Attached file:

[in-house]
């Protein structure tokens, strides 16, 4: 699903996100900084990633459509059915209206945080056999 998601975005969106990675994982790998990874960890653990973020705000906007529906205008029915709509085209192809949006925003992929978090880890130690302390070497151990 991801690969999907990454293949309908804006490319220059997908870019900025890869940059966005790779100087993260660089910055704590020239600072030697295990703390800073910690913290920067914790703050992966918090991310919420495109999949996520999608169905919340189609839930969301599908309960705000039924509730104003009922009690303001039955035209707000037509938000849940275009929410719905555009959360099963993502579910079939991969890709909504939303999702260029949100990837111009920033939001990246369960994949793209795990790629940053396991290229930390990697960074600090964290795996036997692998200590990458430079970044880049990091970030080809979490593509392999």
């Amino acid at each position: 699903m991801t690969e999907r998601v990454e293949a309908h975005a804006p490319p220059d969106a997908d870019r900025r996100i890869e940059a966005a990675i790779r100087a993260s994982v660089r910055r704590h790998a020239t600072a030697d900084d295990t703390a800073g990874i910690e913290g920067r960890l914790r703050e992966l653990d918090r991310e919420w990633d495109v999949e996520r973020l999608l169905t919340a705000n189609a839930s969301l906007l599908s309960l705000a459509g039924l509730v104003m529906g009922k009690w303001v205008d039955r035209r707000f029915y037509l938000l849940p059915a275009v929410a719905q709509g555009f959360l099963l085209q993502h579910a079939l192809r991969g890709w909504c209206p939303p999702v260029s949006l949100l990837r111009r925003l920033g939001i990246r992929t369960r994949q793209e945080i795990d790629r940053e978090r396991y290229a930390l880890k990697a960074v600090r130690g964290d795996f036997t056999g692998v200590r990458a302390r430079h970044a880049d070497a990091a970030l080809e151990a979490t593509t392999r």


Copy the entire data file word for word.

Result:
[in-house]
């Protein structure tokens, strides 16, 4: 699903996100900084990633459509059915209206945080056999 998601975005969106990675994982790998990874960890653990973020705000906007529906205008029915709509085209192809949006925003992929978090880890130690302390070497151990 991801690969999907990454293949309908804006490319220059997908870019900025890869940059966005790779100087993260660089910055704590020239600072030697295990703390800073910690913290920067914790703050992966918090991310919420495109999949996520999608169905919340189609839930969301599908309960705000039924509730104003009922009690303001039955035209707000037509938000849940275009929410719905555009959360099963993502579910079939991969890709909504939303999702260029949100990837111009920033939001990246369960994949793209795990790629940053396991290229930390990697960074600090964290795996036997692998200590990458430079970044880049990091970030080809979490593509392999």
């Amino acid at each position: 699903m991801t690969e999907r998601v990454e293949a309908h975005a804006p490319p220059d969106a997908d870019r900025r996100i890869e940059a966005a990675i790779r100087a993260s994982v660089r910055r704590h790998a020239t600072a030697d900084d295990t703390a800073g990874i910690e913290g920067r960890l914790r703050e992966l653990d918090r991310e919420w990633d495109v999949e996520r973020l999608l169905t919340a705000n189609a839930s969301l906007l599908s309960l705000a459509g039924l509730v104003m529906g009922k009690w303001v205008d039955r035209r707000f029915y037509l938000l849940p059915a275009v929410a719905q709509g555009f959360l099963l085209q993502h579910a079939l192809r991969g890709w909504c209206p939303p999702v260029s949006l949100l990837r111009r925003l920033g939001i990246r992929t369960r994949q793209e945080i795990d790629r940053e978090r396991y290229a930390l880890k990697a960074v600090r130690g964290d795996f036997t056999g692998v200590r990458a302390r430079h970044a880049d070497a990091a970030l080809e151990a979490t593509t392999r």